Its dial for Android Wear. With icons, figures, podkidnoy durak and dancers.

29.06.2017

Earlier you could watch the same screen of old analog watches for decades. Whether it’s now – unpacking the box with your first clock on Android, you begin to constantly experiment with the dials in the hope of finding the “same”. Some will have information about the weather, others will have the number of steps passed, others will simply have a beautiful picture… And if you do not find what you need, you can write your own and display what information you want – from the weather and the exchange rate to the remaining time counter before the birthday of your favorite cat. And we will help you with this today!

You can write such an application using Eclipse or Android Studio. I prefer the latter, because it already has hot templates and examples, in addition it is recommended and supported by Google itself. You can write an application only for hours, and you can also write an application that will exchange data with your smartphone. In the second case we will get one APK-file for the smartphone, in which, as in a nesting doll, there will be another APK for the clock. Unpacking will happen automatically during installation.

The architecture of the dial

The Watch Face, located on the main screen, is a service (the successor to the СanvasWatchFaceService), which in a given period draws the screen.

The list of available dials can be seen both on the clock itself and on the matched smartphone in the Android Wear app.

To notify the system about the dial, you need to describe the service in the application manifest itself. When designing, you need to take into account the features of the screens (round or square).

Example of a service description in a manifest:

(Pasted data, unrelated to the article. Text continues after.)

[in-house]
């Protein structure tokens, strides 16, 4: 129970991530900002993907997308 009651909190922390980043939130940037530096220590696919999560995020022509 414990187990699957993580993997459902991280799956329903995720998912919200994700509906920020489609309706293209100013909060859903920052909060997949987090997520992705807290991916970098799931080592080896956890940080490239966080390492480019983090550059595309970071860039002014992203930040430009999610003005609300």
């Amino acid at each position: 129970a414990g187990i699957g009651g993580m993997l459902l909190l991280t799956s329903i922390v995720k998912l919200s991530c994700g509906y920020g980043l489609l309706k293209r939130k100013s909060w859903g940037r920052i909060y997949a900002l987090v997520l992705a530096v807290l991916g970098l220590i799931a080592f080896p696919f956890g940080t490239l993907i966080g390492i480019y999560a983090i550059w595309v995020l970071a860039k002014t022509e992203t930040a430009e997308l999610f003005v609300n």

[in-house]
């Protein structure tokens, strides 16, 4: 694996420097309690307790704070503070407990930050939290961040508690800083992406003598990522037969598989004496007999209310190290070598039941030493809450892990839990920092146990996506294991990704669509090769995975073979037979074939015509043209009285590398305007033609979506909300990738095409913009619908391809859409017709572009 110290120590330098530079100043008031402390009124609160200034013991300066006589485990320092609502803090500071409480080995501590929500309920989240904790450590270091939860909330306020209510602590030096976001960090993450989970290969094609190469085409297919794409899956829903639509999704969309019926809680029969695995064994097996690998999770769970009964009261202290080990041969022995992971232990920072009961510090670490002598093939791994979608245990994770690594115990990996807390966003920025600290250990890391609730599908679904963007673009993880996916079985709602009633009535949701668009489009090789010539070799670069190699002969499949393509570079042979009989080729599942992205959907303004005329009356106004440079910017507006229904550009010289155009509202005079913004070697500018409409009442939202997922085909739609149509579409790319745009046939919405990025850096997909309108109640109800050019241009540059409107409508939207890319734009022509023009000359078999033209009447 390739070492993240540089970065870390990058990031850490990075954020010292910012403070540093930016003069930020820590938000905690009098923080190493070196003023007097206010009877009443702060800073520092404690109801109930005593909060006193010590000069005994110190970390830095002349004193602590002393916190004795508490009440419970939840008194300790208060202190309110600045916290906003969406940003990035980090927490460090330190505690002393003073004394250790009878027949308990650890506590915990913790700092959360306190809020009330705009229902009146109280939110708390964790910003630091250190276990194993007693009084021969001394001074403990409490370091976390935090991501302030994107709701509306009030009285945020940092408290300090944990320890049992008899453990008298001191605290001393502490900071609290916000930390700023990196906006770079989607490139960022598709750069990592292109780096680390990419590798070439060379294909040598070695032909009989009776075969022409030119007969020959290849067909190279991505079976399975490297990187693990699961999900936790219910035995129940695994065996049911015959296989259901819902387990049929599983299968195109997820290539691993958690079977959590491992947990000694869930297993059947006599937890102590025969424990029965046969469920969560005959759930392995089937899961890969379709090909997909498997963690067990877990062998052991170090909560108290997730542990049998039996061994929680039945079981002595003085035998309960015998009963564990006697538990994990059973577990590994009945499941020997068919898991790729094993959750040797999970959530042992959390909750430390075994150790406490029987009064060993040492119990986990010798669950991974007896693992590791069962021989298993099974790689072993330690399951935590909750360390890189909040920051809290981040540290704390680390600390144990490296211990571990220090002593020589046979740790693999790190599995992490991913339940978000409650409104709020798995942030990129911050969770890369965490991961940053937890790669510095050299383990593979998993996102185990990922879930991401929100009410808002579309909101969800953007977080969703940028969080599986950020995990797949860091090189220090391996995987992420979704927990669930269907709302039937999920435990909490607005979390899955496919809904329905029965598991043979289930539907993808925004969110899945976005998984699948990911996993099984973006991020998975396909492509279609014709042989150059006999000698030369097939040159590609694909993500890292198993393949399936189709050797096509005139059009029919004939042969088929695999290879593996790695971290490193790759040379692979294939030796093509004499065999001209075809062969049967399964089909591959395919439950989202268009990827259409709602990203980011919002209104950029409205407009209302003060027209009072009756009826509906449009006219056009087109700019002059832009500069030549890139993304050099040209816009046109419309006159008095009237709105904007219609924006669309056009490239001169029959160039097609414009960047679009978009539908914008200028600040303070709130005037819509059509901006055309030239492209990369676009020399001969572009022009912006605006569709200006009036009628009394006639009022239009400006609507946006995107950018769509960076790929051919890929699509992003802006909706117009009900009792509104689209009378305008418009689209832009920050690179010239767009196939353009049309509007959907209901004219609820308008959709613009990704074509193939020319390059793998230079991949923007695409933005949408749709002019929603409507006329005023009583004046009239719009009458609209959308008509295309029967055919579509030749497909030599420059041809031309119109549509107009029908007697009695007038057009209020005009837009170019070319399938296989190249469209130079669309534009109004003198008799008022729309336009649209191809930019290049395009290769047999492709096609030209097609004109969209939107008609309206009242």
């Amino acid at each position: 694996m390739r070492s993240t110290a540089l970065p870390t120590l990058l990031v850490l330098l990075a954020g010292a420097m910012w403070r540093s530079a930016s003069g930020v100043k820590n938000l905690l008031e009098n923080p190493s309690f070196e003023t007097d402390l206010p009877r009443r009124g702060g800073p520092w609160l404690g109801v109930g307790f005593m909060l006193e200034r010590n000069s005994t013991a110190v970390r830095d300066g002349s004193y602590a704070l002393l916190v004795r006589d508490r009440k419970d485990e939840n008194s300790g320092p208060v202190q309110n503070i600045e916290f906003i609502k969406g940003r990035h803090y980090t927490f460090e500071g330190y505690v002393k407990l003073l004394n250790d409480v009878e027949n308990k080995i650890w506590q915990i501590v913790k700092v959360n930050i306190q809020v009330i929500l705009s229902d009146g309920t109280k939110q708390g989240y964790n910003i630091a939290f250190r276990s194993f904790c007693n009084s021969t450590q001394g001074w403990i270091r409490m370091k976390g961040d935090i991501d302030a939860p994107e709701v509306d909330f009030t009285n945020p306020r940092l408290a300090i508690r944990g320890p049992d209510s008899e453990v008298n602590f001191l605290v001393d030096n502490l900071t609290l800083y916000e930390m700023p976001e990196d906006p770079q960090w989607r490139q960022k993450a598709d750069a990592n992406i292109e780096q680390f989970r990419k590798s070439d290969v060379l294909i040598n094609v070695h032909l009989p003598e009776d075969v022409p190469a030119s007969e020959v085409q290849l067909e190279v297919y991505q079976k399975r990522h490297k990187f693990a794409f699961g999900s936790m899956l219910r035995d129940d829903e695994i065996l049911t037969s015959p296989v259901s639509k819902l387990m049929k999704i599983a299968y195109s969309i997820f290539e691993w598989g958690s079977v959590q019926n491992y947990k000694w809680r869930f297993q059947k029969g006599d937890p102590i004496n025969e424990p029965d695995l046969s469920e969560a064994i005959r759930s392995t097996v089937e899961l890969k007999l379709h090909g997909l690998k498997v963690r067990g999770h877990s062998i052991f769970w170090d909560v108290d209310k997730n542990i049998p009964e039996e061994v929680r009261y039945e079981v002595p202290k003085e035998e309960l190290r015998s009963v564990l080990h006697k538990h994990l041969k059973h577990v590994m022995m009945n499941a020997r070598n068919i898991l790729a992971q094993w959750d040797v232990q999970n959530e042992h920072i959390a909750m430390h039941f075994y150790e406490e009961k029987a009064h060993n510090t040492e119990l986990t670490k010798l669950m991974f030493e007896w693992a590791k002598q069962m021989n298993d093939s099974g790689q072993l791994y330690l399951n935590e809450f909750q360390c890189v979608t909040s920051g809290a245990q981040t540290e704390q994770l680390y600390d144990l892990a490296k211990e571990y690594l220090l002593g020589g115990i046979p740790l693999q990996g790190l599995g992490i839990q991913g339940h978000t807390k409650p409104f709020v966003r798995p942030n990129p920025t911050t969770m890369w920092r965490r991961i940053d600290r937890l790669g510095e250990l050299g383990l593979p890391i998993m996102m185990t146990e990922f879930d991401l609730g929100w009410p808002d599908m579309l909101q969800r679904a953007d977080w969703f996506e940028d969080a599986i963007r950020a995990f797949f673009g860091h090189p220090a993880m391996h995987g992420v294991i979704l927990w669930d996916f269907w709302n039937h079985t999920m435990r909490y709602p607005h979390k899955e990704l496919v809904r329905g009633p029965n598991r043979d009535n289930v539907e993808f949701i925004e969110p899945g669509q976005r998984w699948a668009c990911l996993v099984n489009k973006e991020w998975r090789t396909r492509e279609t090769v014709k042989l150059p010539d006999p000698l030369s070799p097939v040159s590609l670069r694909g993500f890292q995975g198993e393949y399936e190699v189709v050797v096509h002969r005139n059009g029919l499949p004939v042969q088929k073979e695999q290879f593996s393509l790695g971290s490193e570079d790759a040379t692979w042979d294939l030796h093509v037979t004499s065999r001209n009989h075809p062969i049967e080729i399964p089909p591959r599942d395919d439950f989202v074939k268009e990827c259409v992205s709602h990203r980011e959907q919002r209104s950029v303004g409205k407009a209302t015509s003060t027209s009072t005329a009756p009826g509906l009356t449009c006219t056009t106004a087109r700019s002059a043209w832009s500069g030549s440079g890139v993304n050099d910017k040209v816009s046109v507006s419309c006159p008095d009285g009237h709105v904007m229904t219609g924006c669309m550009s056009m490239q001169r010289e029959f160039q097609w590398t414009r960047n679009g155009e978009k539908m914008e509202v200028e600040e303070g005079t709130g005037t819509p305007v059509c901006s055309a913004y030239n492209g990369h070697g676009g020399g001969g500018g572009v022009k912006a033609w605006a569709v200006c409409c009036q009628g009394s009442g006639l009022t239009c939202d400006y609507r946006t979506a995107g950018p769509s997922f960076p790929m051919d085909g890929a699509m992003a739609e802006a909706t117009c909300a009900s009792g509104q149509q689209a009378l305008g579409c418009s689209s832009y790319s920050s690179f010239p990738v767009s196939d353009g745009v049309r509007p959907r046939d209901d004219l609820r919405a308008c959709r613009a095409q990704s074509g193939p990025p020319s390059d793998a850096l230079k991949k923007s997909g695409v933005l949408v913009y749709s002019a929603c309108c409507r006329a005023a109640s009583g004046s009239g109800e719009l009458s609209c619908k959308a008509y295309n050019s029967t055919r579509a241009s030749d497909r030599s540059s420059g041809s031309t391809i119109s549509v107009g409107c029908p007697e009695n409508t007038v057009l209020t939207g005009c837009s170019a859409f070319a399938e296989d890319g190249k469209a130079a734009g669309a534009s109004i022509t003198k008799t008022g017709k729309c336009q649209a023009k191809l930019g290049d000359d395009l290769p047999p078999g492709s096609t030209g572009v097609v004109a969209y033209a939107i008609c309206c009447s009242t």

<service
  android:name=".BatteryWatchFace"
  android:label="@string/my_digital_name"
  android:permission="android.permission.BIND_WALLPAPER" >
  <meta-data
    android:name="android.service.wallpaper"
    android:resource="@xml/watch_face" />
  <meta-data
    android:name="com.google.android.wearable.watchface.preview"
    android:resource="@drawable/preview_digital" />
  <meta-data
    android:name="com.google.android.wearable.watchface.preview_circular"
    android:resource="@drawable/preview_digital_circular" />

  <intent-filter>
    <action android:name="android.service.wallpaper.WallpaperService" />
    <category android:name="com.google.android.wearable.watchface.category.WATCH_FACE" />
  </intent-filter>
</service>

The dial can be with settings and without.

To set the dial settings, you need to create a separate Activity class and describe it in the application manifest. Settings can be called on the clock or create a class of settings for the smartphone.
The description of these settings is available here and here.

Data exchange

To exchange data between devices, a special data layer (Wearable Data Layer) is used.

Physically, the exchange takes place via Bluetooth 4.0 and Wi-Fi.
Smartphone to work with it should have a version of OS not lower than Android 4.3 (API Level 18).

Data exchange can be implemented through three methods:

  1. Data Items, a common object whose state is automatically synchronized between devices.
  2. Messages, messages sent to each other.
  3. Asset, a large object for sending binary data (for example, a picture), is attached to an object of type Data Items.

Consider the exchange of messages between devices in more detail.
To listen to events, a special WearableListenerService is used.